"First of all, the name," says Yuriy Gusev. The executive director of the Central Cross Country Ski Association and program director for the Russian Style Ski School is answering a question about what's new at this year's Capitol Square Sprints. After three years, the event has grown so far beyond its original focus on cross-country skiing that organizers felt compelled to rechristen it.
Say hello to the Madison Winter Festival, which brings snowshoeing, snowboarding, tubing, snow- and ice-sculpting, a snow-shovel derby and other activities to the Capitol Square this Saturday and Sunday, Feb. 2-3.
In conjunction with the festival, Kites on Ice founder Craig Wilson is organizing a last-minute 10th-anniversary reunion on Lake Monona, where he expects between 15 and 20 kite enthusiasts to convene off Monona Terrace. All that on top of competitive and recreational Nordic skiing opportunities familiar from years past, for everyone from elite racers to novices of all ages.
When Gusev launched the Capitol Square Sprints in 2005, he was quick to surround himself with a team of capable people whose commitment sustained the annual event even when the weather proved uncooperative. Among the first on board: Dr. Joseph Cline, UW Hospital emergency room director, and medical engineer Duncan Bathe. As the event's vice president and secretary, they are, Gusev says, "my right and left hands."
The savvy trio recruited dozens of volunteers and sponsors, and it has thrived to such an extent that local philanthropists John and Leslie Taylor issued a $25,000 challenge grant to help push the fourth annual event to this new level.
Among other supporters on board this year: Becker Law, Park Bank, UW Health, Concourse Hotel (which will serve as festival headquarters), Tyrol Basin, Fontana, various Nordic ski and accessory brands, Blackhawk and Madison Nordic ski clubs, the city of Madison and Downtown Madison Inc.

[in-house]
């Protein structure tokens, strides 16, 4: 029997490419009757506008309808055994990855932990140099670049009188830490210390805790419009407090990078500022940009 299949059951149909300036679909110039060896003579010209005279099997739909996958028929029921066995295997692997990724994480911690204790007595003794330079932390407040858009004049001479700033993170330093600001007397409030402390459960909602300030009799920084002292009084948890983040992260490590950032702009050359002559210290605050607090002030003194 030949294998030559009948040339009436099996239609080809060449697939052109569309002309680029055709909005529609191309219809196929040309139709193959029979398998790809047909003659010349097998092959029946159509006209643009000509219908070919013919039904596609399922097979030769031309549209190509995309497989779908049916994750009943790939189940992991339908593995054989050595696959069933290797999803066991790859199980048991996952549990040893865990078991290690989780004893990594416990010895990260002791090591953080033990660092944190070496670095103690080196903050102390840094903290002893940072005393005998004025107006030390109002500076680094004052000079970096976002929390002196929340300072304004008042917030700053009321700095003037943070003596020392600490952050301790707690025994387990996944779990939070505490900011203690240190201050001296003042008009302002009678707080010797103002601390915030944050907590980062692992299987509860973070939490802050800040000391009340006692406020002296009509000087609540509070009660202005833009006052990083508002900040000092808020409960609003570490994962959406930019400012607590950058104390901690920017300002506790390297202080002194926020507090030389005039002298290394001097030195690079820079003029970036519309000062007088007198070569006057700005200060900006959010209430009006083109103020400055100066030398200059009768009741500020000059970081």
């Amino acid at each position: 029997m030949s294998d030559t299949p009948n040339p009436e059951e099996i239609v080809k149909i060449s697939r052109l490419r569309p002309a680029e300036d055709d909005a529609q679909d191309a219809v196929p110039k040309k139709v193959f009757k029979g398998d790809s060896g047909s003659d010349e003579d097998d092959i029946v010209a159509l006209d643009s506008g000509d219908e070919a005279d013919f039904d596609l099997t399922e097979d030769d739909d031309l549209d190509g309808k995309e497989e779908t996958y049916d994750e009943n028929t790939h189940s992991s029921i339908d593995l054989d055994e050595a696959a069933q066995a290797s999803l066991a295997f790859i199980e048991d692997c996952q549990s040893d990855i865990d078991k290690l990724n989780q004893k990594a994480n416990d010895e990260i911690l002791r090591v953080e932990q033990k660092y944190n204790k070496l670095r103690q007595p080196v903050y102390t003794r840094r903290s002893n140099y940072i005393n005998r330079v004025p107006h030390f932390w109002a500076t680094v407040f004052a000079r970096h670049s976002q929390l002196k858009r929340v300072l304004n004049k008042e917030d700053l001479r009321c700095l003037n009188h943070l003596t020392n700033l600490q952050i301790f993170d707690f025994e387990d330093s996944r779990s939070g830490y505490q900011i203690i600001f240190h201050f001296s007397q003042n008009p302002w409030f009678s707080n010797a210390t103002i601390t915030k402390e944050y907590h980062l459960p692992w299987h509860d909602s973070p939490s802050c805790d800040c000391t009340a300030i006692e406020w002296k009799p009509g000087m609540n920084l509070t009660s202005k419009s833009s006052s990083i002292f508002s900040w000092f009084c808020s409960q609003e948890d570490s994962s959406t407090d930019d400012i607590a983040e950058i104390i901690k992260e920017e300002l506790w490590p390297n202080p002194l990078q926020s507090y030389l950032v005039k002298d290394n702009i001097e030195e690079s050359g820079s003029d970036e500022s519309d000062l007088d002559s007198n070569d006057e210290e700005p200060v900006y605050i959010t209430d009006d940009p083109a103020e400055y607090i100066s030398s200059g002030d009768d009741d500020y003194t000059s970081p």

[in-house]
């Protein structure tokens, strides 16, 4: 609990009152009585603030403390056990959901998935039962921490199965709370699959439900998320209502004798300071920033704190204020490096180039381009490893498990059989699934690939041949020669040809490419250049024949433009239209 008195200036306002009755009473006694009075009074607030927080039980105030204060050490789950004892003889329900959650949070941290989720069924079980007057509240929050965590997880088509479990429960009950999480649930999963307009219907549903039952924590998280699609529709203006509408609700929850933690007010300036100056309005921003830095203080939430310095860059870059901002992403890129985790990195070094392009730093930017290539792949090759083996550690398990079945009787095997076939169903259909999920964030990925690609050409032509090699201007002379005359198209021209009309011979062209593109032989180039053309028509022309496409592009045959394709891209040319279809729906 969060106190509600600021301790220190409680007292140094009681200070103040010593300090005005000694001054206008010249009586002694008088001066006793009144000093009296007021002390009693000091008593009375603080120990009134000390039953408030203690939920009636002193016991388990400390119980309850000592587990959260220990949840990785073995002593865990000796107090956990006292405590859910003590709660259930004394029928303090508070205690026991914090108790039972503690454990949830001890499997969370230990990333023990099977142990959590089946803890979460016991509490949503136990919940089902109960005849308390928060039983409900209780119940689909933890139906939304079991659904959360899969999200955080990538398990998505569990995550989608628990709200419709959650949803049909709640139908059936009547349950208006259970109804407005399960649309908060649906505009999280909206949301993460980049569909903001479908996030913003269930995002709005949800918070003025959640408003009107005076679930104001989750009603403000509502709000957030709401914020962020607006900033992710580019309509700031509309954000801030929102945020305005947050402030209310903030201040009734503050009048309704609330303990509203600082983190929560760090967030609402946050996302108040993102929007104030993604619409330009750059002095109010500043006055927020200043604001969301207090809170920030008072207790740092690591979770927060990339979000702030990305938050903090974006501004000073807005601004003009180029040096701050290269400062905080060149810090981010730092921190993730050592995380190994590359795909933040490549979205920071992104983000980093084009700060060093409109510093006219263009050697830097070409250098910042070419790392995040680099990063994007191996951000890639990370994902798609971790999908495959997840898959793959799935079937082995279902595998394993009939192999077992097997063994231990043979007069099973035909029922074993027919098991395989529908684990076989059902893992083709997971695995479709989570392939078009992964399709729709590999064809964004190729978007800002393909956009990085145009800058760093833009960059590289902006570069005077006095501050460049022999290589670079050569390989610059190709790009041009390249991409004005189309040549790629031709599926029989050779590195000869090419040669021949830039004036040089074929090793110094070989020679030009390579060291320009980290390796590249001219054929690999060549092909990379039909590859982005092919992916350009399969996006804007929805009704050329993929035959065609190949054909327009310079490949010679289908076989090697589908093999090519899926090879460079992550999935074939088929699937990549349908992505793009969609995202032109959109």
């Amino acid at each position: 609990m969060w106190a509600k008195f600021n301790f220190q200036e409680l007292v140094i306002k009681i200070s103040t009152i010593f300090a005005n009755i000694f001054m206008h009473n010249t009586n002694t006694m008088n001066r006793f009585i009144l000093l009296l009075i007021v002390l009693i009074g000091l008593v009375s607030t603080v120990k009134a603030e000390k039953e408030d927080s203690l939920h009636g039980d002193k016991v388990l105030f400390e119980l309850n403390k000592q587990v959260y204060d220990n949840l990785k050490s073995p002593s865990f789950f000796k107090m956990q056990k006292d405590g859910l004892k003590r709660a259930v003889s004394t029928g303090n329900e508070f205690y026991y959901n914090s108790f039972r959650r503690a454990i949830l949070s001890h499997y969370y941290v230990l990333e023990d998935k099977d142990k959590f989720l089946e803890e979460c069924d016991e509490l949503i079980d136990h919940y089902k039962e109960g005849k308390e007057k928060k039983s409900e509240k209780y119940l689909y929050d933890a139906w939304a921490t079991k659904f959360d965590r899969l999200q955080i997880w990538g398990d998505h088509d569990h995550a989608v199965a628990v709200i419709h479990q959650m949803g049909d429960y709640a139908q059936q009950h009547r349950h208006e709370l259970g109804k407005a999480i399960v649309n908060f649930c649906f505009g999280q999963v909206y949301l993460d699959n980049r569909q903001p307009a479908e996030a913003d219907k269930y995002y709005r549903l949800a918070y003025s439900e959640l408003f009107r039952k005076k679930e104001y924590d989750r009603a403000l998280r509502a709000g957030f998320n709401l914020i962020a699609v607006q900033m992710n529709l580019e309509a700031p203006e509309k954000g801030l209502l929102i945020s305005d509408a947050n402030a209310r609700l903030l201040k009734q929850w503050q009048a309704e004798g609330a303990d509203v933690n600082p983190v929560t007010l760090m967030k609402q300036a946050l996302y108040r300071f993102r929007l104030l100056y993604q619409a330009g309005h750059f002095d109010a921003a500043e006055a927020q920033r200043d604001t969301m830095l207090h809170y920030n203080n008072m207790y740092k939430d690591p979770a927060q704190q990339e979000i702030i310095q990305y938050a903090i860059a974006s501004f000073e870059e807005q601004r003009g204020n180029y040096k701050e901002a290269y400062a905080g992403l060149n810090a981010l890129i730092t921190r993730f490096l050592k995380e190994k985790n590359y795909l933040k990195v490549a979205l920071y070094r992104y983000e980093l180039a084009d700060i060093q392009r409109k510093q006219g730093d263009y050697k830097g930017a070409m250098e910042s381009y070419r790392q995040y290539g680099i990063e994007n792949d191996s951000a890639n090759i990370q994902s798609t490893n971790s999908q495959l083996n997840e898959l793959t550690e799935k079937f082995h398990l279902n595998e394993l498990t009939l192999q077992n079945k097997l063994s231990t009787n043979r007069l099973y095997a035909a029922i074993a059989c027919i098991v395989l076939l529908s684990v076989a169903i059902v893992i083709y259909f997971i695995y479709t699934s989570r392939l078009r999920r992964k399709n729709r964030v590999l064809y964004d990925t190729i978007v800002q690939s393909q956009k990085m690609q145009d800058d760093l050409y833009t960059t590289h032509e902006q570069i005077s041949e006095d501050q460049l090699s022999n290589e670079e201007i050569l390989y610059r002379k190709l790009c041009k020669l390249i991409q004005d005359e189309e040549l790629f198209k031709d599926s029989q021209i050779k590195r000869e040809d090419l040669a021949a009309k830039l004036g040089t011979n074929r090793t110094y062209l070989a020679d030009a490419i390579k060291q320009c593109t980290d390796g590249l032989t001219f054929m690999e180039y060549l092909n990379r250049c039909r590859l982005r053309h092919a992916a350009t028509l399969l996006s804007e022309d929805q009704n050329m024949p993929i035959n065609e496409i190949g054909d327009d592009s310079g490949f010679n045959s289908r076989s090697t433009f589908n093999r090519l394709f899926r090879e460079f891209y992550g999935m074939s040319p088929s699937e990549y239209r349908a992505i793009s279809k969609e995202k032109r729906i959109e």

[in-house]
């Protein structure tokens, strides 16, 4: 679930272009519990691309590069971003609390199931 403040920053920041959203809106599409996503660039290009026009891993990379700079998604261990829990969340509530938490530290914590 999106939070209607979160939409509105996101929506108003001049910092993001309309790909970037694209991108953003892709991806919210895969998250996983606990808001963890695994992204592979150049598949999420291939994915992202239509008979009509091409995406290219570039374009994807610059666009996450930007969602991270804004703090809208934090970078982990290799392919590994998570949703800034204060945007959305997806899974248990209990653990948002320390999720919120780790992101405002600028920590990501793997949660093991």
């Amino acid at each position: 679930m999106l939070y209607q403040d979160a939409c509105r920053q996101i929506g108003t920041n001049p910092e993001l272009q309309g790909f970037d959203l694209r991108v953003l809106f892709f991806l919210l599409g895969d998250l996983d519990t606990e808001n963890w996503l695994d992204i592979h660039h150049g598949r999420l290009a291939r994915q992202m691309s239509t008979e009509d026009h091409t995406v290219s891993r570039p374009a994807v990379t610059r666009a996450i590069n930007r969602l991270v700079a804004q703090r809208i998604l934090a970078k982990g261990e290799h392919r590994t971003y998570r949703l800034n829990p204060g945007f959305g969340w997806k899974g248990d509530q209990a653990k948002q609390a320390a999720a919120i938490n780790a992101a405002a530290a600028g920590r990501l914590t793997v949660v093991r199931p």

"Once we changed the name," Gusev observes, "it's like somebody kicked open the door."
This year's festival also reaches a new level of symbiosis with the three museums on the Square's State Street corner. The Wisconsin Historical Museum plans to screen three movies in conjunction with the festival - The Birkebeiner Tale, Legends of American Skiing and An Inconvenient Truth - and on Saturday will host a weather-satellite map display and program on snow-crystal formation. The Madison Children's Museum is planning winter science programs and a wintry storytime on Saturday, while the Wisconsin Veterans Museum will offer presentations on "How Soldiers Survived the Cold" and "Cold Weather Combat."
Cold-weather combat of a different sort will take place on this year's 1,000-meter ski course. In an effort to maximize its spectator-friendliness, the snow will be groomed around the southwest half of the Square.
Gusev expects elite Nordic skiers from the Czech Republic, Canada, Switzerland and other powers to compete in the Super Tour races. In addition to open skiing, this year's Nordic action is also scheduled to include races for Special Olympics athletes, Fit City Kids and Seniors participants, high school skiers and citizen men and women.
The Nordic Stadium, Snowshoe Terrain Park and Winter Outdoor Expo will be on Mifflin Street, with the Tubing Hill and Rail Jam Terrain Park on the first block of Martin Luther King Jr. Boulevard.
The tubing hill is new this year, notes Gusev, who expects the snowboard events to be "much more exciting because the ramp will be twice as big as last year - twice as wide, twice as high - and more technical."
Gusev foresees even more. "Our vision," he allows, "is to have this be not just a weekend but nine days." A winter carnival on the scale of the one in St. Paul? Gusev smiles. "It might happen next year," he says. "It might happen in 10 years." Don't bet against it. "We'll start planning for next year on Feb. 4," he says.